3 Truths of Improving Healthcare Processes and What You can do About it

Healthcare providers are in constant search of efficiency.

And not just healthcare providers, either. Every organization out there could stand to benefit from process optimization in one form or another. It’s this basic idea that led Dr. William Edwards Deming to create his legendary 14 point plan for process evaluation efficiency over 75 years ago. These principles still hold true today, with several having special significance for improving the healthcare industry.

1. Improvement Relies on Process Management

Healthcare is complex, with many considerations. Improving processes usually means creating a better system to deal with challenges. However, it’s difficult to know exactly which processes generate the most impact. The Pareto principle applies to healthcare processes, with 20 percent of processes likely doing 80 percent of the heavy lifting. Healthcare organizations must identify these lynchpin processes and prioritize their efficiency to see the maximum return for their effort.

2. Improvements are Data-Driven

It’s as true for healthcare as it is for any industry: quality improvements rely on data. Data powers our decision making, provides context for processes, and helps ensure improvements do as they were intended. No process improvement can exist without data.

3. Managing Care and Managing Physicians are not the Same

The Deming principle of managed care was once misunderstood. Managing processes of care doesn’t mean removing agency from clinicians. Physicians are an essential part of improving health processes — they must be engaged and included in the discussion. Deming referred to clinicians as the “smart cogs” of healthcare processes. Involving physicians in the improvement process gives them a voice and helps ensure their interests are represented during times of change.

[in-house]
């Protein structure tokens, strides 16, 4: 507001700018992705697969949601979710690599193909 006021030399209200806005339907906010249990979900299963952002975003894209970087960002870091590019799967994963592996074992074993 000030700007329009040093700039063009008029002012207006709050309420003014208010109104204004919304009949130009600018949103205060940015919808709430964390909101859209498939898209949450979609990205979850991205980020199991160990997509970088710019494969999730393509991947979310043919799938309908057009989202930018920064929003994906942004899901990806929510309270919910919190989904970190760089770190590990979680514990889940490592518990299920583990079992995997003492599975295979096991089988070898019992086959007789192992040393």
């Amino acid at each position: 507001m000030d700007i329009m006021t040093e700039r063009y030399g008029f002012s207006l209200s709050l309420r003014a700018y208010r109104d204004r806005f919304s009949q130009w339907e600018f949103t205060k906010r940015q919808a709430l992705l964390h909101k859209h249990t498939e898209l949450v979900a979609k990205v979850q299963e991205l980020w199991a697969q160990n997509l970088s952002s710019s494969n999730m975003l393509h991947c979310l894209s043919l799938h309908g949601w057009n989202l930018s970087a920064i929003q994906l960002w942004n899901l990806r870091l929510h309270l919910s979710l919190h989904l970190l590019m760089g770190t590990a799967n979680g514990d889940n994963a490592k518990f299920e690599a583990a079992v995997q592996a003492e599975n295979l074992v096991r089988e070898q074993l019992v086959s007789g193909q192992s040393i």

With Deming’s principles at work, we can look at how clinics can prioritize quality improvements in their organizations.

  • Implement an Enterprise Data Warehouse: A system wide hub for data and information helps provide a framework for your processes. We’ve established the necessity of data — and a centralized network of information is the best way to track whether your improvements yield results.
  • Use Pareto’s Principle: With 20 percent of processes creating 80 percent of the results, healthcare providers must know which processes are most important. Resources are limited, and quality improvements won’t come from supporting care processes that have little actual impact. Analytic tools can help providers identify these variable and resource-intensive processes.
  • Involve Everyone: Clinical teams, nurses, and physicians must all be involved in the improvement process. More perspectives offer new insights into what can be improved, and the talents of various clinical teams can inform your improvements with understanding and expertise that can’t be found elsewhere.
Dean Van Dyke, Vice President, Business Process Optimization

Written by Dean Van Dyke, Vice President, Business Process Optimization

Dean Van Dyke is the Vice President of Business Process Optimization for iBridge. He brings more than 18 years of customer relations, business process outsourcing, lean six sigma, program/project management, records management, manufacturing, and vendor management experience to iBridge. Mr. Van Dyke was the former head of Microsoft’s corporate records and information management team and served honorably for over fourteen years in the U.S. Navy and Army National Guard. He received his Bachelor of Science in Business Administration from the University of South Dakota and his Master’s in Business Administration from Colorado Technical University.

Originally published at ibridgellc.com on March 3, 2016.

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